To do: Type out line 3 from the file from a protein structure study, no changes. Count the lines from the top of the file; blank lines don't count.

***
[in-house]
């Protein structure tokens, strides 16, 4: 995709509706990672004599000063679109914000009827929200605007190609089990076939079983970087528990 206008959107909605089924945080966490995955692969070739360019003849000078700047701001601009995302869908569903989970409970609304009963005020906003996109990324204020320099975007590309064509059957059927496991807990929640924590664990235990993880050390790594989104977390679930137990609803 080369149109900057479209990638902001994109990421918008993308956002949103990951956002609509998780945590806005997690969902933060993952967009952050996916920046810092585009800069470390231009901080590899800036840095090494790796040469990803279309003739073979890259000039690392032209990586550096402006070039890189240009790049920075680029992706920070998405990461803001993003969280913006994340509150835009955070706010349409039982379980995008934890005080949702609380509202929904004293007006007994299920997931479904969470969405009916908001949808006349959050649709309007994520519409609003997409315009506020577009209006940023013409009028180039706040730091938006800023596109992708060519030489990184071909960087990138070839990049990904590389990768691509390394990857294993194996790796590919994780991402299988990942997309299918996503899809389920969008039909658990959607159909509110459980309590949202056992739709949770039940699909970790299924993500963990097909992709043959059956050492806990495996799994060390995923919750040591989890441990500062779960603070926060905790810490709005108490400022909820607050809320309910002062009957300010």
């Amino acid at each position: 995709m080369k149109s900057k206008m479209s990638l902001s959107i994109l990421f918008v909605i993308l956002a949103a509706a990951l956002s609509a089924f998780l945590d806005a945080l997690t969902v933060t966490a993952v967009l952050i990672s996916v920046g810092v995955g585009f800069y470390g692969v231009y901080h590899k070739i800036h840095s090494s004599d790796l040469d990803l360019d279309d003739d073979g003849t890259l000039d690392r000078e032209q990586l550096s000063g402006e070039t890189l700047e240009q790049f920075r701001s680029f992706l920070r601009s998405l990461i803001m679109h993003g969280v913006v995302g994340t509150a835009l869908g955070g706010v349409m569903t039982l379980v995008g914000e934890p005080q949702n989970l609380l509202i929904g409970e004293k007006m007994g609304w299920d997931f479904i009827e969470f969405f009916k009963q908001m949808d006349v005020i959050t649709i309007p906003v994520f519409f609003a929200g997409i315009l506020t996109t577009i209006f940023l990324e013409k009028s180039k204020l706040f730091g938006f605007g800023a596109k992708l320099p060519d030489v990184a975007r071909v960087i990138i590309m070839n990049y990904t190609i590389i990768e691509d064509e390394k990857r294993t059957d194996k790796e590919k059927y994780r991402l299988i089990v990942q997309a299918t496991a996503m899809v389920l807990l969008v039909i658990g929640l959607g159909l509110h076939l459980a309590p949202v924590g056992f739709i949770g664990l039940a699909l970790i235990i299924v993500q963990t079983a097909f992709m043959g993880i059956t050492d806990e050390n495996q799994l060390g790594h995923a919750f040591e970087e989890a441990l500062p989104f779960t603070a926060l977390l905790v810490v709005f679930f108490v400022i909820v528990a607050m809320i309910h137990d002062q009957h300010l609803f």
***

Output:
């Amino acid at each position: 995709m080369k149109s900057k206008m479209s990638l902001s959107i994109l990421f918008v909605i993308l956002a949103a509706a990951l956002s609509a089924f998780l945590d806005a945080l997690t969902v933060t966490a993952v967009l952050i990672s996916v920046g810092v995955g585009f800069y470390g692969v231009y901080h590899k070739i800036h840095s090494s004599d790796l040469d990803l360019d279309d003739d073979g003849t890259l000039d690392r000078e032209q990586l550096s000063g402006e070039t890189l700047e240009q790049f920075r701001s680029f992706l920070r601009s998405l990461i803001m679109h993003g969280v913006v995302g994340t509150a835009l869908g955070g706010v349409m569903t039982l379980v995008g914000e934890p005080q949702n989970l609380l509202i929904g409970e004293k007006m007994g609304w299920d997931f479904i009827e969470f969405f009916k009963q908001m949808d006349v005020i959050t649709i309007p906003v994520f519409f609003a929200g997409i315009l506020t996109t577009i209006f940023l990324e013409k009028s180039k204020l706040f730091g938006f605007g800023a596109k992708l320099p060519d030489v990184a975007r071909v960087i990138i590309m070839n990049y990904t190609i590389i990768e691509d064509e390394k990857r294993t059957d194996k790796e590919k059927y994780r991402l299988i089990v990942q997309a299918t496991a996503m899809v389920l807990l969008v039909i658990g929640l959607g159909l509110h076939l459980a309590p949202v924590g056992f739709i949770g664990l039940a699909l970790i235990i299924v993500q963990t079983a097909f992709m043959g993880i059956t050492d806990e050390n495996q799994l060390g790594h995923a919750f040591e970087e989890a441990l500062p989104f779960t603070a926060l977390l905790v810490v709005f679930f108490v400022i909820v528990a607050m809320i309910h137990d002062q009957h300010l609803f």